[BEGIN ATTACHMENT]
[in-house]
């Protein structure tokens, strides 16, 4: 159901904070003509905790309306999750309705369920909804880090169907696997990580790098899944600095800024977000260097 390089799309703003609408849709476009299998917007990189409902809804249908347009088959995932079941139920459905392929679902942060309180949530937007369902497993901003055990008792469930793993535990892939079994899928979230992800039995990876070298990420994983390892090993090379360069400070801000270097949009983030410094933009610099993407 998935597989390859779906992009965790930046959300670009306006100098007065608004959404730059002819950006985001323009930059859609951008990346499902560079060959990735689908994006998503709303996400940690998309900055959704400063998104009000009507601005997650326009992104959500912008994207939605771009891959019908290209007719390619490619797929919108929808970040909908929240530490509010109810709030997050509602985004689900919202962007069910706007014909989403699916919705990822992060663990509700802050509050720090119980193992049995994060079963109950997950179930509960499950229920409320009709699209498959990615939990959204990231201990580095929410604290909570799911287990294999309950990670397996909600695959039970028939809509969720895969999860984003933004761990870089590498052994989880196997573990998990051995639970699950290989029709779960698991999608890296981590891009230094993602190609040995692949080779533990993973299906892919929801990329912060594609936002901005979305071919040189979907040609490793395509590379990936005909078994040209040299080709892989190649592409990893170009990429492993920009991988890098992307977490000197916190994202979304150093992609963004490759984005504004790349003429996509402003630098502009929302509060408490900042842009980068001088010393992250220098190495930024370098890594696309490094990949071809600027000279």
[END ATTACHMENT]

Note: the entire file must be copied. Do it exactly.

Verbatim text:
[in-house]
């Protein structure tokens, strides 16, 4: 159901904070003509905790309306999750309705369920909804880090169907696997990580790098899944600095800024977000260097 390089799309703003609408849709476009299998917007990189409902809804249908347009088959995932079941139920459905392929679902942060309180949530937007369902497993901003055990008792469930793993535990892939079994899928979230992800039995990876070298990420994983390892090993090379360069400070801000270097949009983030410094933009610099993407 998935597989390859779906992009965790930046959300670009306006100098007065608004959404730059002819950006985001323009930059859609951008990346499902560079060959990735689908994006998503709303996400940690998309900055959704400063998104009000009507601005997650326009992104959500912008994207939605771009891959019908290209007719390619490619797929919108929808970040909908929240530490509010109810709030997050509602985004689900919202962007069910706007014909989403699916919705990822992060663990509700802050509050720090119980193992049995994060079963109950997950179930509960499950229920409320009709699209498959990615939990959204990231201990580095929410604290909570799911287990294999309950990670397996909600695959039970028939809509969720895969999860984003933004761990870089590498052994989880196997573990998990051995639970699950290989029709779960698991999608890296981590891009230094993602190609040995692949080779533990993973299906892919929801990329912060594609936002901005979305071919040189979907040609490793395509590379990936005909078994040209040299080709892989190649592409990893170009990429492993920009991988890098992307977490000197916190994202979304150093992609963004490759984005504004790349003429996509402003630098502009929302509060408490900042842009980068001088010393992250220098190495930024370098890594696309490094990949071809600027000279």